According to a letter Lovecraft wrote to fellow author Clark Ashton Smith, Theodorus Philetas translated the original Arabic text into Greek in A.D. 950, whereupon "Al Azif" became known as the "Necronomicon." Most copies were burned after a few nasty incidents involving people experimenting with the text with the intent of harnessing the power of the Old Ones.
In 1228, Olaus Wormius, a priest, translated the Arabic text into Latin. Pope Gregory IX banned both the Latin and Greek translations, and Church officials seized and burned as many copies as they could find (in reality, Olaus Wormius was a 17th-century Dutch physician with no connection to mystical books).
Additional lore claims that in 1586, Dr. John Dee, an Englishman and magician, discovered a long lost copy of Wormius' Latin translation. Dee and his assistant, Edward Kelly, attempted to translate the work into English. No publisher ever printed the full text, and the original translation sits in the Bodleian Library in Oxford, England, (the real John Dee was an advisor to Queen Elizabeth I and was known as both a mathematician and an alchemist).
Other authors mention more translations, including a copy written in Hebrew, but not all Lovecraft fans accept those copies as canon in the Cthulhu Mythos. Lovecraft said that copies of the "Necronomicon" exist at the following libraries:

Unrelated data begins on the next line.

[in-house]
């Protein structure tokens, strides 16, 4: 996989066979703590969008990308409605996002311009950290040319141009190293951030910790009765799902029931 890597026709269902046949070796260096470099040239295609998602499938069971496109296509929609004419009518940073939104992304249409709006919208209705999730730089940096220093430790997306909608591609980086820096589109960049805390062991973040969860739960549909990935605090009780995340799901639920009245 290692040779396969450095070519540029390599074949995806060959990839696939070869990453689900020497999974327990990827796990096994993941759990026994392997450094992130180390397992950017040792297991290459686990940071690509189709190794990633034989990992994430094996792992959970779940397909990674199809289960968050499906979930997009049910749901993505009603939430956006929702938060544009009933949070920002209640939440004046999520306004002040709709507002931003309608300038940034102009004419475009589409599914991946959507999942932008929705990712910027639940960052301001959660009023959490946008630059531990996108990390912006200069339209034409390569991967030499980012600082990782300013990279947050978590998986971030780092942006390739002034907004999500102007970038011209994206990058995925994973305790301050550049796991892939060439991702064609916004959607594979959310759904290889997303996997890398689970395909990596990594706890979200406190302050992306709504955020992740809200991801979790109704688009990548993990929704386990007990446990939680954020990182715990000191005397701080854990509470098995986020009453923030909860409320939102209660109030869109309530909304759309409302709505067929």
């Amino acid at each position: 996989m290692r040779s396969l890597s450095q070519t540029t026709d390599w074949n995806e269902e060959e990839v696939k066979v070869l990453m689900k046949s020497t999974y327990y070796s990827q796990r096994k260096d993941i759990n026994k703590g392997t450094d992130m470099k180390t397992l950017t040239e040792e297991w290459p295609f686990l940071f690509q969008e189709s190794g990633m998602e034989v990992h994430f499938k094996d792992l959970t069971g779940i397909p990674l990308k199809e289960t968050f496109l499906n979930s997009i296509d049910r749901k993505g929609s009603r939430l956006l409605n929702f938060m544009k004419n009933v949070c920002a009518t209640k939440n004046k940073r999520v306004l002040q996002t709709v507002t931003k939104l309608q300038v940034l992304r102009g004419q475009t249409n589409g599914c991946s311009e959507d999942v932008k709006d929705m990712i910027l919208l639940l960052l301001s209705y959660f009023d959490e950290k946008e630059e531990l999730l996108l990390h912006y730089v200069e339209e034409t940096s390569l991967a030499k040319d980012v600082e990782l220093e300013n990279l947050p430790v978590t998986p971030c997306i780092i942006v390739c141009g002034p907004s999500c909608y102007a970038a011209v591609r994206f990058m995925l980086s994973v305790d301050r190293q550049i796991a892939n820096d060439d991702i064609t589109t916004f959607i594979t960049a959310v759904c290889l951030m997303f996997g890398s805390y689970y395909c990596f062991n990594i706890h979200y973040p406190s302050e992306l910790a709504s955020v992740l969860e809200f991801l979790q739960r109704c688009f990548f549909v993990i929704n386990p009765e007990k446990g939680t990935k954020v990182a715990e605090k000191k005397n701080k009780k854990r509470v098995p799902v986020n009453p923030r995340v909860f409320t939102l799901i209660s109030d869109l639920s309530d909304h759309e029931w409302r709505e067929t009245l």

- Bibliotheque Nationale at Paris (Latin text)
- British Museum (Latin text, safely locked away from the public)
- Miskatonic University in Arkham, Mass. (Spanish reprint of the Latin text)
- University of Buenos Aires (Spanish reprint)
- Widener Library at Harvard (Spanish reprint)
In Lovecraft's fiction, most religious and political organizations ban the book outright, as madness and calamity follow copies wherever they go. Of course, all of these copies are completely fictitious. In fact, Miskatonic University and Arkham are both Lovecraft inventions and don't exist.
In the next section, we'll look at some hoaxes that have fooled people into thinking there is a real "Necronomicon."